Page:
Friday, 24 April 2009
In 1972 burglars broke into a room in the Watergate hotel to get information about the Democratic party in the run-up to the presidential election. The burglars were caught and prosecuted, and an intensive investigation eventually resulted in the conviction of other conspirators and the resignation of Richard Nixon from the presidency. Once the investigation gathered steam, both Democrats and Republicans in Congress backed it, because they all realized that the U.S. is a nation of laws only if the laws apply to all, even the highest ranking politicians in the country.
In the 1980s Reagan administration operatives orchestrated the sale of weapons to Iran, and a portion of the sale price was funneled to the Nicaraguan Contras, in violation of U.S. law. Again, congressional and Justice Department investigations were held, and the leaders of the scheme, including Oliver North and John Poindexter, were indicted, tried, and convicted. Although some of the convictions were later overturned on legal technicalities, and President George H. W. Bush pardoned others, the point is that an investigation took place and people were held responsible for breaking the law.
After the attacks of September 11, 2001, the Bush administration decided that it was legitimate to torture some of the prisoners in U.S. custody. It also outsourced torture to other countries by means of a maneuver known as extraordinary rendition. Despite President Bush's repeated claims that the U.S. did not torture people, people around the world knew it was a lie. The recent release of formerly classified documents shows just how extensive the torture regime was and how many times torture was used. Former Vice President Dick Cheney has gone on TV to defend the use of torture, claiming that it resulted in the acquisition of valuable intelligence. Others who were aware of the torture dispute Cheney's claims. Whether or not torture produced reliable, actionable information is the beside the point, however. Torture is a violation of both U.S. and international law, and those who perpetrated it must be brought to justice.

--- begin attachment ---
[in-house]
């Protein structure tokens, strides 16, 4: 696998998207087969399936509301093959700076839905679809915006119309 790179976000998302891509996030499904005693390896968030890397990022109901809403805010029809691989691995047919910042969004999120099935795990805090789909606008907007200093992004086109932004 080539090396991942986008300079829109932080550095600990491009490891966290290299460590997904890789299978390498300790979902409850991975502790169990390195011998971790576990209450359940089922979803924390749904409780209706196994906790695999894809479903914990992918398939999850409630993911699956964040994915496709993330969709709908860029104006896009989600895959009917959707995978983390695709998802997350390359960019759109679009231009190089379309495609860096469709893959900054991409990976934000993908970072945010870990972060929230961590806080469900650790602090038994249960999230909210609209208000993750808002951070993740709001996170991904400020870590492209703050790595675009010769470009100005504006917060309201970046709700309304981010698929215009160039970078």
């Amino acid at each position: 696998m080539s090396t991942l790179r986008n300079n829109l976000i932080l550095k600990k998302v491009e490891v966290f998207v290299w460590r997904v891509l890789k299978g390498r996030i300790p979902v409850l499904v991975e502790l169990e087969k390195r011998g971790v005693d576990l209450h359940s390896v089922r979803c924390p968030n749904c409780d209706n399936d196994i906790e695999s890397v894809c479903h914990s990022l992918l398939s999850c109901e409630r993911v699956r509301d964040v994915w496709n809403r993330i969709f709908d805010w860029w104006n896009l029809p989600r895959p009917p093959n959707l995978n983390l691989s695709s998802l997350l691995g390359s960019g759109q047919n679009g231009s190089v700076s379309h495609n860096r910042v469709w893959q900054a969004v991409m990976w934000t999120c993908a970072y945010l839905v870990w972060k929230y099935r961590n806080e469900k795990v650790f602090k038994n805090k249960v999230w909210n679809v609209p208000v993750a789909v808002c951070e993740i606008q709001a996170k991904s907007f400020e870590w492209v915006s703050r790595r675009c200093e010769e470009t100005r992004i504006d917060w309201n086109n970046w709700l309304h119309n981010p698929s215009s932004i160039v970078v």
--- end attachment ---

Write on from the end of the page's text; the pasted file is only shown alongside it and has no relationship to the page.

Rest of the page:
When photos of prisoner abuse at Abu Ghraib prison were released, the world was outraged, but although the Bush Justice Department prosecuted some of the low-ranking soldiers involved in the abuse, those higher up who knew about the abuse--a form of torture--were shielded from prosecution. Similarly, those who authorized the harsh interrogation techniques, such as waterboarding, that were used on prisoners, as well as those who provided the legal veneer of legitimacy for techniques that they certainly knew were illegal, have yet to be prosecuted.
President Obama has been quoted as saying that he wants to look forward, not backward, and he seems to have little interest in prosecuting former Bush administration officials, and perhaps current intelligence or military personnel, for past crimes. If the president is in fact unwilling to prosecute those who were involved in planning and implementing torture during the Bush years, he is wrong. For the U.S. to be a nation of laws, it must investigate the use and condoning of torture by Bush administration officials and others. For the U.S. to begin to restore its severely tarnished image around the world, it must uphold both its own and international laws against torture, including the obligation to investigate allegations and prosecute those involved.
It has been suggested that those agents who actually performed the torture of prisoners should not be prosecuted, since they were "just following orders." Such a defense did not protect those accused of war crimes after World War II, and it should not protect those who performed acts that they knew, or should have known, were illegal. However, it makes sense to strike bargains with the actual torturers in exchange for information about those higher up in the Bush administration who were calling the shots. Was it Dick Cheney? Was it Donald Rumsfeld? Was it Bush himself? The public does not know which administration officials were involved, and that's why we need an investigation into the matter by both Congress and the Justice Department. Richard Nixon was not immune to prosecution for his crimes, at least until he was pardoned by President Ford, and officials in the Reagan administration were not immune either, at least until they were pardoned by President George H. W. Bush. Similarly, those who committed the crimes of planning, authorizing, or practicing torture under the auspices of the Bush administration should not be immune from prosecution, either. Torture is a crime that must be prosecuted.